whereskyle
Posts: 197
Joined: Wed Jan 29, 2020 10:29 am

Re: Does International investment still make sense?

Post by whereskyle » Thu Feb 13, 2020 3:42 pm

TropikThunder wrote:
Thu Feb 13, 2020 3:25 pm
whereskyle wrote:
Thu Feb 13, 2020 2:00 pm
Americans like to buy things. The opportunity to buy different things is synonymous with the ethos of American freedom. Therefore, I think the market will continue to thrive here. At this point, I'm just psycho-analyzing though aren't I? Is this home bias?
Fair point but a lot of the things Americans like to buy are made by foreign companies. I think the “S&P 500 makes X% of their revenue abroad” argument is unconvincing. Yes, Ford, Exxon and Apple sell stuff in Europe and Asia but VW, Shell and Samsung sell stuff here too.
Absolutely true, which shows that my psychoanalysis of americans is not a good reason for home bias.

Can anyone explain why I should trust the U.S. stock market to operate according to Bogle's principles over any other stock market?
"I am better off than he is – for he knows nothing, and thinks that he knows. I neither know nor think that I know." - Socrates. "Nobody knows nothing." - Jack Bogle

User avatar
UpsetRaptor
Posts: 528
Joined: Tue Jan 19, 2016 5:15 pm

Re: Does International investment still make sense?

Post by UpsetRaptor » Thu Feb 13, 2020 4:02 pm

KyleAAA wrote:
Thu Feb 13, 2020 3:08 pm
UpsetRaptor wrote:
Thu Feb 13, 2020 2:28 pm
KyleAAA wrote:
Wed Feb 12, 2020 3:48 pm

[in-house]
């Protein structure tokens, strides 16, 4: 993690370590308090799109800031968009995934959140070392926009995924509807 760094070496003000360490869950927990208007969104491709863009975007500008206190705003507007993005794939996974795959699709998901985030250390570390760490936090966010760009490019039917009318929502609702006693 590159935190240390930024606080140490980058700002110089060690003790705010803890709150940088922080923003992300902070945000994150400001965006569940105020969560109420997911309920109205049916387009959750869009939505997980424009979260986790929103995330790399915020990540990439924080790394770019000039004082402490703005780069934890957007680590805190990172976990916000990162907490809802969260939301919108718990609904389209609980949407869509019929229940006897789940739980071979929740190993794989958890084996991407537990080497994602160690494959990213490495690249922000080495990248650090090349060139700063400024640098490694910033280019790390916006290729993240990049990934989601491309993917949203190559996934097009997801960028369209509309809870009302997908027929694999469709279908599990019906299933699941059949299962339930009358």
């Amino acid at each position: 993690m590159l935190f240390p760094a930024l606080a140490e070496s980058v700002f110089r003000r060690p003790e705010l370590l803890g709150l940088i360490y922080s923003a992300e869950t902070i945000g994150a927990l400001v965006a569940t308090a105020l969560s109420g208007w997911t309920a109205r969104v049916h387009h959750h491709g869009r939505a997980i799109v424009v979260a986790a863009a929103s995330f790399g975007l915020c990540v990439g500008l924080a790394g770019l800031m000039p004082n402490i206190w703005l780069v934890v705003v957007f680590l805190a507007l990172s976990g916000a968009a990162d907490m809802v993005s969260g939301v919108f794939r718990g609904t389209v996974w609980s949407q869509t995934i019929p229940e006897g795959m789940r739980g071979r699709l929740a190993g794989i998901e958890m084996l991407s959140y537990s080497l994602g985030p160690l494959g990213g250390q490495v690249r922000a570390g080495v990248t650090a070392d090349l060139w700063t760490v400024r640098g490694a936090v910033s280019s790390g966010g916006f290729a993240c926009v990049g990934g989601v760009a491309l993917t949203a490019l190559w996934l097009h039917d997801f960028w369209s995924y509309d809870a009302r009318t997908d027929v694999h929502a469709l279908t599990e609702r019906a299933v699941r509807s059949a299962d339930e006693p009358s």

rascott wrote:
Tue Feb 11, 2020 12:05 am
Some would discount a century of outperformance as statistical noise. Others don't.
The US was an outlier in the 20th century. Do we expect it to be an outlier in the 21st? That idea strains credibility. I don't see any utility in looking at the world as it was over a century ago. We've had 2 world wars and an influenza pandemic since then.
In addition to the 20th century, it also outperformed in the 19th century (200 years ago it was not even a top 10 economy). It has also outperformed thus far in the 21st century, albeit "only" two decades. Entirely unforeseeable, black swan type of stuff, nothing systemic/fundamental?
Obviously there were systemic/fundamental drivers in the 20th century and before. That's literally what I said above. Those drivers have not been present since the early 80s.

But you couldn't have predicted that outperformance 100-200 years ago. It only seems obviously in retrospect. Just because there were fundamental drivers doesn't mean it was predictable.
I would classify things like world wars as black swan events, that's not what I was implying by systemic/fundamental reasons for US outperformance. Regardless of semantic quibbles, let's say you're correct and the "fundamental" reasons for centuries of historical US outperformance ceased to exist in the early 1980s. Why has the US continued to outperform for almost 4 decades since?

bck63
Posts: 987
Joined: Fri Sep 28, 2018 4:59 pm

Re: Does International investment still make sense?

Post by bck63 » Thu Feb 13, 2020 4:10 pm

lostdog wrote:
Thu Feb 13, 2020 10:41 am
bck63 wrote:
Wed Feb 12, 2020 9:53 pm
lostdog wrote:
Tue Feb 11, 2020 10:42 am
abuss368 wrote:
Tue Feb 11, 2020 10:25 am
rockstar wrote:
Tue Feb 11, 2020 10:08 am
It’s a lot of risk for lower returns than domestic. That’s what I’m seeing. I haven’t sold my position yet. But I’m struggling with a rational reason to hold it.
That is exactly a point I have often raised which appears to fall on deaf ears. I have zero, none, nada, interest in investing in something that is acknowledged to be much riskier for the same expected return as U.S.